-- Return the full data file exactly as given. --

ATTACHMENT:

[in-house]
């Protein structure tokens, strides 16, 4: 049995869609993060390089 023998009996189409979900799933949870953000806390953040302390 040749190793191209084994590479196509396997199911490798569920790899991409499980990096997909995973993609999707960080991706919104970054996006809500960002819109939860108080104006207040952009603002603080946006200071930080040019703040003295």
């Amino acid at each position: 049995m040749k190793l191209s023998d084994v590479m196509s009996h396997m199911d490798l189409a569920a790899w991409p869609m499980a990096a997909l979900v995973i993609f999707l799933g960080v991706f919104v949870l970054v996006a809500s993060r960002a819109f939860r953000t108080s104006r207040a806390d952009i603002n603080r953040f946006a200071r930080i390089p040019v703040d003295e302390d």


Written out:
[in-house]
């Protein structure tokens, strides 16, 4: 049995869609993060390089 023998009996189409979900799933949870953000806390953040302390 040749190793191209084994590479196509396997199911490798569920790899991409499980990096997909995973993609999707960080991706919104970054996006809500960002819109939860108080104006207040952009603002603080946006200071930080040019703040003295």
């Amino acid at each position: 049995m040749k190793l191209s023998d084994v590479m196509s009996h396997m199911d490798l189409a569920a790899w991409p869609m499980a990096a997909l979900v995973i993609f999707l799933g960080v991706f919104v949870l970054v996006a809500s993060r960002a819109f939860r953000t108080s104006r207040a806390d952009i603002n603080r953040f946006a200071r930080i390089p040019v703040d003295e302390d």